I think that one of the reasons why we love to be surrounded by animals like cats is that they show us how to be without neoliberal pressure, or at least we take their behaviour as something like that. Once, somebody told me that “cats are lazy anarchists”. The sentence got stuck into my mind and whenever I see street cats in Istanbul I think about it and about the contemporary anarchist theory and models of utopia. And concerning the lifetime of a cat and the history of the neighbourhood: I leave the word to the cats, because I think that they can talk more credibly and more objectively about what happens and happened in the city.

TM: At one point, a cat confides that “[we] enjoy many benefits: we can go anywhere”. To what degree is the movement of people – opportunistic, and forced – a key concern of this work?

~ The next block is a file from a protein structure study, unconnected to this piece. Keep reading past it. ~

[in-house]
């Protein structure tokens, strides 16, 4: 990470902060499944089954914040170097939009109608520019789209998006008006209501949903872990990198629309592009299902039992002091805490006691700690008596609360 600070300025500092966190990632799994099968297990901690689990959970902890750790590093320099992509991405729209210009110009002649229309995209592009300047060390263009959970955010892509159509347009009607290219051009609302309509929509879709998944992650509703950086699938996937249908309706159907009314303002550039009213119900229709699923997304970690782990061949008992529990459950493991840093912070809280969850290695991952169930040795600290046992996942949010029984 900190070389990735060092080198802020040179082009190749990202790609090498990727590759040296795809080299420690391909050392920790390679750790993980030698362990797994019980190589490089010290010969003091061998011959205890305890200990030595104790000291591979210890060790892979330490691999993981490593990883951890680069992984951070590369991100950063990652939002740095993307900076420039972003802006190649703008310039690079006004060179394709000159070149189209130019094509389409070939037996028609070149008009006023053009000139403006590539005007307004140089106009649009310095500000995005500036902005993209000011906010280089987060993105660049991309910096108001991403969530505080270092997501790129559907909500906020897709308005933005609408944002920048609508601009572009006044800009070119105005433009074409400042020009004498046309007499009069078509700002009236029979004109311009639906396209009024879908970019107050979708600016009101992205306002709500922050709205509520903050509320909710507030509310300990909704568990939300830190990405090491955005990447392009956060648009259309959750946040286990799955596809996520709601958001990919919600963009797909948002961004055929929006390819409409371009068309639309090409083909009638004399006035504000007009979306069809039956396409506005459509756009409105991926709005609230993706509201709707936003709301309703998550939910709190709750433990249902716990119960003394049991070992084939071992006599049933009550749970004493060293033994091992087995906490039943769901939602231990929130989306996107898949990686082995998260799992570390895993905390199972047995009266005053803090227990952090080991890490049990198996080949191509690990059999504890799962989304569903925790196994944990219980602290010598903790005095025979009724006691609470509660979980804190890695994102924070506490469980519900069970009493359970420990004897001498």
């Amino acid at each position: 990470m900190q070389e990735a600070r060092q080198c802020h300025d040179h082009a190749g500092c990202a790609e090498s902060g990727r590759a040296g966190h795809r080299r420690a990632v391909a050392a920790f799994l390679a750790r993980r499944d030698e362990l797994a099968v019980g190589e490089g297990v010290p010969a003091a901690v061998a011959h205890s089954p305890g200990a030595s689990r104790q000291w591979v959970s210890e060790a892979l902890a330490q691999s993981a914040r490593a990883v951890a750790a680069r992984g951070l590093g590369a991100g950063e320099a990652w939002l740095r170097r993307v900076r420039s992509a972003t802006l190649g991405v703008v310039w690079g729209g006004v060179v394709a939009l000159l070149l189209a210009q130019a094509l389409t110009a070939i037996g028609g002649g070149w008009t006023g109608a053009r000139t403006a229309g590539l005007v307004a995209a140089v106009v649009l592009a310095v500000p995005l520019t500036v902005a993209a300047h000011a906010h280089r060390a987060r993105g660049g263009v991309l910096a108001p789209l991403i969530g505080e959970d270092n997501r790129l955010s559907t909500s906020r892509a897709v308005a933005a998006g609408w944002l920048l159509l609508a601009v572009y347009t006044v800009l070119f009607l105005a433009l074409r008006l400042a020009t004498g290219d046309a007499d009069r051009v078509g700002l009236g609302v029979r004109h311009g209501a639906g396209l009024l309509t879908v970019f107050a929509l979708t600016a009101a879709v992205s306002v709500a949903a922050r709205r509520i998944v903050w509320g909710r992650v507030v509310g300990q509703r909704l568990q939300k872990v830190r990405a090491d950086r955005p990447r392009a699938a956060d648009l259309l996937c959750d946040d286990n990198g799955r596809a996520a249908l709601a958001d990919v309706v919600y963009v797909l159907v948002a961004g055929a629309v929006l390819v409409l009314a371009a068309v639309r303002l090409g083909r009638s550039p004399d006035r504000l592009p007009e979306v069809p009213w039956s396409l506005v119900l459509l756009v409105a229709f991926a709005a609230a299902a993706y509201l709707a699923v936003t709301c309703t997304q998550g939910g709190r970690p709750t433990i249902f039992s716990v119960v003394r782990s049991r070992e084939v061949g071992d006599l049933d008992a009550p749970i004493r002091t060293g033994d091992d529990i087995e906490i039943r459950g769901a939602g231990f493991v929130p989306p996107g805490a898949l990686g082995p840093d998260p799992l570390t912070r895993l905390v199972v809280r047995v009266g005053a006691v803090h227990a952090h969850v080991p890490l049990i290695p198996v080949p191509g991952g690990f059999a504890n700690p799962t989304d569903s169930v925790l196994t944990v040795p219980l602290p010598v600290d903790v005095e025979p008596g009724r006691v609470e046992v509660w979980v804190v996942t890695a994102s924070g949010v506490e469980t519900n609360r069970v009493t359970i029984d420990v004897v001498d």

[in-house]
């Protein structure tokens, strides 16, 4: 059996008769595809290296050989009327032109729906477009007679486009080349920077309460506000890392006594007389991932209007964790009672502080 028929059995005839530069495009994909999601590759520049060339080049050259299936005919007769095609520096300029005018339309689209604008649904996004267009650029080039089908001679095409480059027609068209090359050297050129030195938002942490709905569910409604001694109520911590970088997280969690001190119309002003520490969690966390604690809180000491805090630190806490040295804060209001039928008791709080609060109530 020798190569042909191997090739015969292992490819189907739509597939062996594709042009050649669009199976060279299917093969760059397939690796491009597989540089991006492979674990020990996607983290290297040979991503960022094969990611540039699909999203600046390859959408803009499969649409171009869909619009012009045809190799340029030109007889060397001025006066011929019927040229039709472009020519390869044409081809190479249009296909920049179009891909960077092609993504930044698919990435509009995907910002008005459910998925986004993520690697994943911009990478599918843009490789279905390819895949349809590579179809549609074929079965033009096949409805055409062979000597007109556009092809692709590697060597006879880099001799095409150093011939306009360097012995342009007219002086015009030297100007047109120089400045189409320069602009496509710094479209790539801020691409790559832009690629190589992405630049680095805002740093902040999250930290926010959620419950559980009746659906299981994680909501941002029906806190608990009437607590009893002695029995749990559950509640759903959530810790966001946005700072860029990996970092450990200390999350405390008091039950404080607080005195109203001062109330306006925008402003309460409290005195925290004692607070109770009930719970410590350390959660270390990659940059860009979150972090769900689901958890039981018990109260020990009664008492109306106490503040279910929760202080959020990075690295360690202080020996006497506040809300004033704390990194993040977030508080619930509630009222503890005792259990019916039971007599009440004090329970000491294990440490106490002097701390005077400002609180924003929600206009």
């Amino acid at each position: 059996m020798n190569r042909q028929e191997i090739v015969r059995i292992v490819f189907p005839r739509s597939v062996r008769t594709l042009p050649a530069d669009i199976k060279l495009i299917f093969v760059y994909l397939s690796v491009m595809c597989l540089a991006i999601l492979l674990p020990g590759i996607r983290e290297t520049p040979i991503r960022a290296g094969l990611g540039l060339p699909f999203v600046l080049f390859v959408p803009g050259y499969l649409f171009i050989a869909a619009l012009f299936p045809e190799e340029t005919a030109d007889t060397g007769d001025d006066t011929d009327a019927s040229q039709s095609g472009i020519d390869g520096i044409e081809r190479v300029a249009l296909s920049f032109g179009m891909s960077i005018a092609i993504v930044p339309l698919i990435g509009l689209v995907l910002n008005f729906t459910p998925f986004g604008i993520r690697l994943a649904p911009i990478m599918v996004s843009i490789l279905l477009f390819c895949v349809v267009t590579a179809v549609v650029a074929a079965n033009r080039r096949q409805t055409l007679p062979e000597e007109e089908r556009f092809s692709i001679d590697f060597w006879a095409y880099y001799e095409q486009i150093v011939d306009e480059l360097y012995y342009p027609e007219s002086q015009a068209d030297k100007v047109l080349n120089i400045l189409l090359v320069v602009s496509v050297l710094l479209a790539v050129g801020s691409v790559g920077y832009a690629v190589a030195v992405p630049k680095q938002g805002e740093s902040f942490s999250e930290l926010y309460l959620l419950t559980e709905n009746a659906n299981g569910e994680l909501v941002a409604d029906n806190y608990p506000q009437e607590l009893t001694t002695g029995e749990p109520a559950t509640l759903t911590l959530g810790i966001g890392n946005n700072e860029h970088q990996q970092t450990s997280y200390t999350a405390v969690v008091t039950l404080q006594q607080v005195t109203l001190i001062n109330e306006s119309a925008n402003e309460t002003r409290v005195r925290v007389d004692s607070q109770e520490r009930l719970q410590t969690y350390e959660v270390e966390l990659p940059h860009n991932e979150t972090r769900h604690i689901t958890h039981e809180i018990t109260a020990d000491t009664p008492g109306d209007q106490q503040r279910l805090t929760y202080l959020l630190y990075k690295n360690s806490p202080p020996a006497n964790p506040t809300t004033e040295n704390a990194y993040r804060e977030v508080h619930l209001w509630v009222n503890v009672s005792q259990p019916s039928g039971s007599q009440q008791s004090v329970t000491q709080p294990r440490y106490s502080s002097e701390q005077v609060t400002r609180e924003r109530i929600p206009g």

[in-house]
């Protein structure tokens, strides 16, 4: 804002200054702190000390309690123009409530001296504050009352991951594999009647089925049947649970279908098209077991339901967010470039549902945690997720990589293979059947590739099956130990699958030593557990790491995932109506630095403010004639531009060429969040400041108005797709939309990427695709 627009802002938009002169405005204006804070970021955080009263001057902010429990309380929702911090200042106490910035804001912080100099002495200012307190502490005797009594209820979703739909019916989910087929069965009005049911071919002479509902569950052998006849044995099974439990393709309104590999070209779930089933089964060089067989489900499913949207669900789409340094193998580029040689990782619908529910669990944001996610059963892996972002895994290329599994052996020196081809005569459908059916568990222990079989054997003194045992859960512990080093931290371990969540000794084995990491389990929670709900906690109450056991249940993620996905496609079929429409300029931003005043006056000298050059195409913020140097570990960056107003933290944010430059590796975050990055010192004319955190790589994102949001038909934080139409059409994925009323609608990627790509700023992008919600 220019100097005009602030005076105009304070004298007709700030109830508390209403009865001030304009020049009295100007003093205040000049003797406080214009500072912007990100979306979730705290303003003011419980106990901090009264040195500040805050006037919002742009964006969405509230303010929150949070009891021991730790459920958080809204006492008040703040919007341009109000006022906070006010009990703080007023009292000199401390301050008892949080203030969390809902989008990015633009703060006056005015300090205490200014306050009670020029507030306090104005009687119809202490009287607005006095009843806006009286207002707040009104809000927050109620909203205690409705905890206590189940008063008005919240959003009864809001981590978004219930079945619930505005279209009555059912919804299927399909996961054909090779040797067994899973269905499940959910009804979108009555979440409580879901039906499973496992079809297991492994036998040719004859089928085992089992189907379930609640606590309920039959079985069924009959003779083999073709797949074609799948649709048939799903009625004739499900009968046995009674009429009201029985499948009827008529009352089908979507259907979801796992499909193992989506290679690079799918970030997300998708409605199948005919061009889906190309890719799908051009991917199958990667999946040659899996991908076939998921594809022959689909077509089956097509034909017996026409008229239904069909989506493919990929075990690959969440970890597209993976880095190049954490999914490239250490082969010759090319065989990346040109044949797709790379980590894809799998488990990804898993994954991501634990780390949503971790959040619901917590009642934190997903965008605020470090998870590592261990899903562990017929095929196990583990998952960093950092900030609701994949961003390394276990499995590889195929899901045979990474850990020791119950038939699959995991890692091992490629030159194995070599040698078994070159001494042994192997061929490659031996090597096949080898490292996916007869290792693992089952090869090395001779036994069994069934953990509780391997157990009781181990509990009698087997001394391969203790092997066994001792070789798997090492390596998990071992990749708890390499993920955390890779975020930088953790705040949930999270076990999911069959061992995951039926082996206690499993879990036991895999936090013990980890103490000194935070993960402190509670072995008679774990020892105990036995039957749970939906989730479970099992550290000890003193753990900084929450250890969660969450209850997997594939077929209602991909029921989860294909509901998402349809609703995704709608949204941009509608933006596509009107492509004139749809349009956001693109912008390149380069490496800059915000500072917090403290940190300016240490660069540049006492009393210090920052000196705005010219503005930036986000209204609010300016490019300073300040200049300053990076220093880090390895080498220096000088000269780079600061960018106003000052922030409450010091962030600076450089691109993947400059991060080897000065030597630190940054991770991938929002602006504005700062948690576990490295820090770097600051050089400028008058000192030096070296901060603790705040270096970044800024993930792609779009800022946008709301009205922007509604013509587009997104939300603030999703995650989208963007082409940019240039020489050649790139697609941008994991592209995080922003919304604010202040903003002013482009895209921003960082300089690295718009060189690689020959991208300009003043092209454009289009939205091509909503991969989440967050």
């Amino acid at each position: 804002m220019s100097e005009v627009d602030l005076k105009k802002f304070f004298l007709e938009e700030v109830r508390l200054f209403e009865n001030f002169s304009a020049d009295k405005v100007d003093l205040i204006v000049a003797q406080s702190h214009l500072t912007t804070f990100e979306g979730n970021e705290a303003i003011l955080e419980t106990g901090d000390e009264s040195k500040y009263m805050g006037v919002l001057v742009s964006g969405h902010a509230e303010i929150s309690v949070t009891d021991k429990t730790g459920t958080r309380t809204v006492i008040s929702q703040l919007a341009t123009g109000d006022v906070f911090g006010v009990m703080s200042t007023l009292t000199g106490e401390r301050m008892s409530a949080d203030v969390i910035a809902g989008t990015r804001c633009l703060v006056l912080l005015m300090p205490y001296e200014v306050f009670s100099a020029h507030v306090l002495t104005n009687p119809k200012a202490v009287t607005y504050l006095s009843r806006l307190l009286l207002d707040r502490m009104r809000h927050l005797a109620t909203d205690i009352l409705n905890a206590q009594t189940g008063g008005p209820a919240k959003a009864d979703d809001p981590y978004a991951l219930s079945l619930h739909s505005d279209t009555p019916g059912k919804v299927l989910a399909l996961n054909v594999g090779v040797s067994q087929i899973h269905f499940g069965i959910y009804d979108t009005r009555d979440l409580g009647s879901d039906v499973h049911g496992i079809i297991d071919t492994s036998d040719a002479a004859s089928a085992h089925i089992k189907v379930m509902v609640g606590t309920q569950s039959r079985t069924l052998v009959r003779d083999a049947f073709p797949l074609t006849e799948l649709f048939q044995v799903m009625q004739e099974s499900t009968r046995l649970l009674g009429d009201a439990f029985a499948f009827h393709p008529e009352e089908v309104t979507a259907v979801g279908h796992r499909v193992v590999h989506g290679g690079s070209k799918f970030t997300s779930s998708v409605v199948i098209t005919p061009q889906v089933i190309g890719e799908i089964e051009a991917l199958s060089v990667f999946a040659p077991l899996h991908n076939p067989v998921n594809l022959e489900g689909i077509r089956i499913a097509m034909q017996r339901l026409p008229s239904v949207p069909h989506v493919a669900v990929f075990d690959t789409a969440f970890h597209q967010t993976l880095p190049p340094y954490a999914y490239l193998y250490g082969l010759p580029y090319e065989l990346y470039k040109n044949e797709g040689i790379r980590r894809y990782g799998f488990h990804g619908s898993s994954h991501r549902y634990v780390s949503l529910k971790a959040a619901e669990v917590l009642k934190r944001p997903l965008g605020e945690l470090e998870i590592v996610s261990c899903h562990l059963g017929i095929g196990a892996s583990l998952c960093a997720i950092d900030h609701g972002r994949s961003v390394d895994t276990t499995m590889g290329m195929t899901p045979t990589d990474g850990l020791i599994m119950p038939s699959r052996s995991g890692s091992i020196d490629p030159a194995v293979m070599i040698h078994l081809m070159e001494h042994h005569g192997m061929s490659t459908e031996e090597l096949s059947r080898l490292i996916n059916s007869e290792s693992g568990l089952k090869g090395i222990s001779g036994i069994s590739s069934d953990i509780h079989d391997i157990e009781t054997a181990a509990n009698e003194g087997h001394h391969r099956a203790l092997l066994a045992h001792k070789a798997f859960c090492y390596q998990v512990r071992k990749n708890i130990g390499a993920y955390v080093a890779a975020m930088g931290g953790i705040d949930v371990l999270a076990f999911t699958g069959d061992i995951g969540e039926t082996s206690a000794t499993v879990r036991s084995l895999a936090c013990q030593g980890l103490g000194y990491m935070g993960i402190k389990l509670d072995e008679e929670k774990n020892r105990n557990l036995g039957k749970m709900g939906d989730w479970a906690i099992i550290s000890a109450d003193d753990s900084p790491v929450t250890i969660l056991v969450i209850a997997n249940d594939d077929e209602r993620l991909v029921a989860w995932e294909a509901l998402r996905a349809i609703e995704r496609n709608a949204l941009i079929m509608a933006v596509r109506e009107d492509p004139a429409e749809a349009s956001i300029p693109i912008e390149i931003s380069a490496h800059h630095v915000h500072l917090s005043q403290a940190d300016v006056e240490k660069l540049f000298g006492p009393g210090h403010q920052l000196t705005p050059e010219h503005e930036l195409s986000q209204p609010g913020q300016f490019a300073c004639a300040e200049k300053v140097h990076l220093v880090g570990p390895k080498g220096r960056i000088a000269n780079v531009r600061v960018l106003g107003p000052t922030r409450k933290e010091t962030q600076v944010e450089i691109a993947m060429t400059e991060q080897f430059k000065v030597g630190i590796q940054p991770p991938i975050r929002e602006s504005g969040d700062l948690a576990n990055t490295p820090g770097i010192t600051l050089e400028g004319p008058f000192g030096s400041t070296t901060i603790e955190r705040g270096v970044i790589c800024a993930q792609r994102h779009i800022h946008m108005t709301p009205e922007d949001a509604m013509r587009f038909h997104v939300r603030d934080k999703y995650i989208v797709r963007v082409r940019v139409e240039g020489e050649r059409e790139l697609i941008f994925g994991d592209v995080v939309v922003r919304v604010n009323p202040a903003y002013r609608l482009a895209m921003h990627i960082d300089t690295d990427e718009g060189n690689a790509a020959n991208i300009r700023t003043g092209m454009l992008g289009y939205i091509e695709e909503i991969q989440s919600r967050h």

OA: I think that the quote you’re talking about was meant in another way: it says that the cats “enjoy the benefits of going anywhere” in the sense of jumping over fences and barriers in order to go into gardens and other places that are forbidden for most of us (people without access). I think she was talking about this kind of movement in that moment.
But it’s also nice to read it like you do: you refer to people in a much longer span of time, which use the place as a place to work or a place to live or to work and live. And that could have reasons of need or reasons of prestige (forced and opportunistic). Cihangir had both movements in its history and the cats are talking about it.
Gentrification is my main concern in the film. It’s a topic that can be discussed on so many layers. I let local cats talk about it – each one in her/his way of telling the story.